Soon after independence was won by the United States from Great Britain, immigration started being regulated by the United States. The migrant flows and politics of those times have been reflected by the laws that got created after Independence. Limits that favored Europeans were imposed by early legislation, but doors to immigrants were opened by a 1965 law and invited them from all parts of the globe. Presidential actions and laws in more recent years have got shaped by the concerns related to terrorism, unauthorized immigration, and refugees.
The first law that specified who can become a U.S. citizen was the 1790 law. The privilege to free Whites was limited by this law. Further, the right of citizenship was extended to those of African origin in the 1870. Later, a series of restrictions emerged on immigration in 1875. They involved bans on importers of prostitutes, beggars, anarchists, polygamists, individuals with contagious diseases, and criminals. The increasing of Asian immigrants was targeted by other restrictions. From Asian countries, immigration was banned and from China, migration was limited. Further by the early 1900s, the predominant flow of immigration of the nation shifted towards Eastern and Southern Europe from Western and Northern European nations.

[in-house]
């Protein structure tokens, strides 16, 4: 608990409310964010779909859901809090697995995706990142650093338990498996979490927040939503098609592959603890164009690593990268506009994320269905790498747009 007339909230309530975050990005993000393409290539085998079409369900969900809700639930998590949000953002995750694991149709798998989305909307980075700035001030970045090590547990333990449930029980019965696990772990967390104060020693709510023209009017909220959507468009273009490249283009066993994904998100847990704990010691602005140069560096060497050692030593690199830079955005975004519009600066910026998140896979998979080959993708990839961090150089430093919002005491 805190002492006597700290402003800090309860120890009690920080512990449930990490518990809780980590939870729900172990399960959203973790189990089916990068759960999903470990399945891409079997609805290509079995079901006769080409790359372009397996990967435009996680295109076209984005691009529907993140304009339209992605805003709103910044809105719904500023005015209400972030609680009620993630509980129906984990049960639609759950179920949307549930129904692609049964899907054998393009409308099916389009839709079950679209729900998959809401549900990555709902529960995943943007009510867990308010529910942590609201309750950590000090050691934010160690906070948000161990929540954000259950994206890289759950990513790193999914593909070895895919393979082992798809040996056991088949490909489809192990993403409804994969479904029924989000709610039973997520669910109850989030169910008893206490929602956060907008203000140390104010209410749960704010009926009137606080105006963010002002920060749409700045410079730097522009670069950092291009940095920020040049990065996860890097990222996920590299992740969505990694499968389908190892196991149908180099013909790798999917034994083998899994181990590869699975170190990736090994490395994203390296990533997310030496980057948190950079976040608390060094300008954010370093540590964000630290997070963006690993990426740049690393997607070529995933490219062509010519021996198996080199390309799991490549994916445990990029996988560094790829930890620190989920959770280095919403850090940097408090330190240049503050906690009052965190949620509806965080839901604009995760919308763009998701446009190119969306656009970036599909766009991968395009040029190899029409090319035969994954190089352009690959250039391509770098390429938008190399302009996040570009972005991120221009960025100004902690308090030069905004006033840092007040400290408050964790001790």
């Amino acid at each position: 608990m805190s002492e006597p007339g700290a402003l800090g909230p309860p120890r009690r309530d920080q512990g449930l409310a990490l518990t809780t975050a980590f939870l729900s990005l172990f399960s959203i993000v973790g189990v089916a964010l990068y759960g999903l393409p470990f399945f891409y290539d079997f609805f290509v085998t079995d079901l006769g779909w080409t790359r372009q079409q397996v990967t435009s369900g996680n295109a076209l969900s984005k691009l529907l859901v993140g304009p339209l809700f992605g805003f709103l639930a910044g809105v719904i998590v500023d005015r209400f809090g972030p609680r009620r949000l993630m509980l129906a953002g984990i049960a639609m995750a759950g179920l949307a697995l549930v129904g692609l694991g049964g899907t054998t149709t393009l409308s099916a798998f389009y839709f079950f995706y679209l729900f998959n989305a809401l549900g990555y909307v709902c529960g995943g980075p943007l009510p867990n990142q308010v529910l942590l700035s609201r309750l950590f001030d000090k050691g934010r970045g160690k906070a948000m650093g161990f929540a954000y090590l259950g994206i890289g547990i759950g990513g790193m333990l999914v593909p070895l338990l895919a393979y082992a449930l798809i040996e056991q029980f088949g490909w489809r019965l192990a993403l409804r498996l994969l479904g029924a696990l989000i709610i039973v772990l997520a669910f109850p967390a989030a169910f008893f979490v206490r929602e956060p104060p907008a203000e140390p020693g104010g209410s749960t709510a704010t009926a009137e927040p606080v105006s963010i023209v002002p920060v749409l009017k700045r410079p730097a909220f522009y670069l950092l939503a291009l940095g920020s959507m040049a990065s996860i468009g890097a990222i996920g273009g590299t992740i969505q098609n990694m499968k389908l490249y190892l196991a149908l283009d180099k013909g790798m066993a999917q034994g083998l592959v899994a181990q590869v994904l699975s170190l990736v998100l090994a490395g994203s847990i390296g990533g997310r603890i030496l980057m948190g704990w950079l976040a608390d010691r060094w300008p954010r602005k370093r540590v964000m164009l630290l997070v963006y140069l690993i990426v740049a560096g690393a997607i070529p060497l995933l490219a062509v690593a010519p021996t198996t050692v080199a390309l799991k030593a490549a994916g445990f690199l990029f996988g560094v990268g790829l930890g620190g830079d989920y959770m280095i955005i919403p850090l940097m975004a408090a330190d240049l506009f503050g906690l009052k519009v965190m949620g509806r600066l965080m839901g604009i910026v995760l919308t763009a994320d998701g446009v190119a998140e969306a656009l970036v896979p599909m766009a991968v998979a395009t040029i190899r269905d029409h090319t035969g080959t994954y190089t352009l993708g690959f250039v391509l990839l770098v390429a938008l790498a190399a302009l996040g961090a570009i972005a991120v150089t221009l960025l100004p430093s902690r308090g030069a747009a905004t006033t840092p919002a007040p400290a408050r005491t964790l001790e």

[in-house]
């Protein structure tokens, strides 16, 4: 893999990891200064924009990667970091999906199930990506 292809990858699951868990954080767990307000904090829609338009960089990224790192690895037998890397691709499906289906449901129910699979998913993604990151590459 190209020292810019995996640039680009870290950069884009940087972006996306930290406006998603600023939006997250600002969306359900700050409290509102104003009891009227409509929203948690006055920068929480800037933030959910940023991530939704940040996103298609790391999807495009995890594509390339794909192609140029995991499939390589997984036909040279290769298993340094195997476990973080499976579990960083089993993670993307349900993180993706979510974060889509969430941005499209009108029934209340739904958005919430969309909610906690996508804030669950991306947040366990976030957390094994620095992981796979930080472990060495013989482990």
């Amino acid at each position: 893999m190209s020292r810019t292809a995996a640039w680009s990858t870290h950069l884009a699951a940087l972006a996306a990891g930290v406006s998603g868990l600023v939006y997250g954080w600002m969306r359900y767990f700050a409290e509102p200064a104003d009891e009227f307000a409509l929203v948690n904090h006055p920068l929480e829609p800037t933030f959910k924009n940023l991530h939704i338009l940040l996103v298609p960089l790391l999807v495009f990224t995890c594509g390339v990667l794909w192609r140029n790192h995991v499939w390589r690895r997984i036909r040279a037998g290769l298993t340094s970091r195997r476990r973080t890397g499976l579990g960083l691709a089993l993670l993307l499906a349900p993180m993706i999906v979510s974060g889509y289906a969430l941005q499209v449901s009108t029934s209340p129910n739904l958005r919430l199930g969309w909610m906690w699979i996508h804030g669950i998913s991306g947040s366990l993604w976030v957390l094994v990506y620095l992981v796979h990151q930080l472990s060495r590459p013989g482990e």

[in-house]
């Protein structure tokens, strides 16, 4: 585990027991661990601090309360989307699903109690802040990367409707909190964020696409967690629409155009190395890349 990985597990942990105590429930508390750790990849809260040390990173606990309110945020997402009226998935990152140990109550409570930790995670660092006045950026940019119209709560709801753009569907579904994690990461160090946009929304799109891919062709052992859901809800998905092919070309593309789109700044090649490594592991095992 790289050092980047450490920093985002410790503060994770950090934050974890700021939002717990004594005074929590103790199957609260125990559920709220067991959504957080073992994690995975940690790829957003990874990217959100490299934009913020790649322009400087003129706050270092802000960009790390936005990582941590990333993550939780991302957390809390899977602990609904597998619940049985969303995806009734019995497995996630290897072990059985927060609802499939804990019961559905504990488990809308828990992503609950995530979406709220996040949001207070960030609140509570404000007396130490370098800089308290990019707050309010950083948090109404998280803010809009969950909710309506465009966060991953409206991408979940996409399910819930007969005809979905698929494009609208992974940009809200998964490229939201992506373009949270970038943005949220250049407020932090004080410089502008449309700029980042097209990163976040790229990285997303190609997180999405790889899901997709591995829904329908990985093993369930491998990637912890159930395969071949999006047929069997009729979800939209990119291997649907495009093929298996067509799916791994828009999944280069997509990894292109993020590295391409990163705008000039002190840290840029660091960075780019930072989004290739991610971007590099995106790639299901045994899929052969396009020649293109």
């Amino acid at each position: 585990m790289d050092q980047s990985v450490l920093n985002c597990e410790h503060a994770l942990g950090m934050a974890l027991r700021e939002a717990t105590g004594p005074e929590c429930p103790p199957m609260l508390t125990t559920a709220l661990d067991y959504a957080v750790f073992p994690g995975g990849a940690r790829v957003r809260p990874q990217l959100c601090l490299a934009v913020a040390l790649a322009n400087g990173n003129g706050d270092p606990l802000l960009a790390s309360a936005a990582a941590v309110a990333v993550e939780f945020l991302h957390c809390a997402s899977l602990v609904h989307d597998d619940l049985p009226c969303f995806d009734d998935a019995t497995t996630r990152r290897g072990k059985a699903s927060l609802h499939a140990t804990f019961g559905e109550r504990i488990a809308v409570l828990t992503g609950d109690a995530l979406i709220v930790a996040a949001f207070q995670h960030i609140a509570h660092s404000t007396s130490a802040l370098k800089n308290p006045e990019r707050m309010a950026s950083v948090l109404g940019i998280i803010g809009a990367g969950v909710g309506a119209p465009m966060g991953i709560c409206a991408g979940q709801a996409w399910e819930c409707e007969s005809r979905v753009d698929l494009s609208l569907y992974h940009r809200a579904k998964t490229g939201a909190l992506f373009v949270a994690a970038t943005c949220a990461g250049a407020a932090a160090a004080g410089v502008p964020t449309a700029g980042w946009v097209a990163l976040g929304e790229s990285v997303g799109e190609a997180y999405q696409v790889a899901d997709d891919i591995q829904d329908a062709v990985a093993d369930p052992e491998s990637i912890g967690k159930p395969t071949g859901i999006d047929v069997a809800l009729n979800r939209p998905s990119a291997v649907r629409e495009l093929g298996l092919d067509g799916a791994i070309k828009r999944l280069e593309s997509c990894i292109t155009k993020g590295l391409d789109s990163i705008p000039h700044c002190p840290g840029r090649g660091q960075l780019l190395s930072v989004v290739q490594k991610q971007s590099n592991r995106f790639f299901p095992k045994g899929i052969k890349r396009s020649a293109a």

In response, laws were passed in 1924 and 1921. Restoring earlier patterns of immigration was the key objective of these laws by imposing numerical quotas and by capping total annual immigration. This capping was based on immigrant nationality that also favored Western and Northern European countries. Moreover, in 1943 long-standing restrictions related to immigration started when a number of Chinese were allowed to immigrant by a law. Further, a limited number of visas was allowed by legislation in 1952 for other Asians and for exclusion the race was removed formally.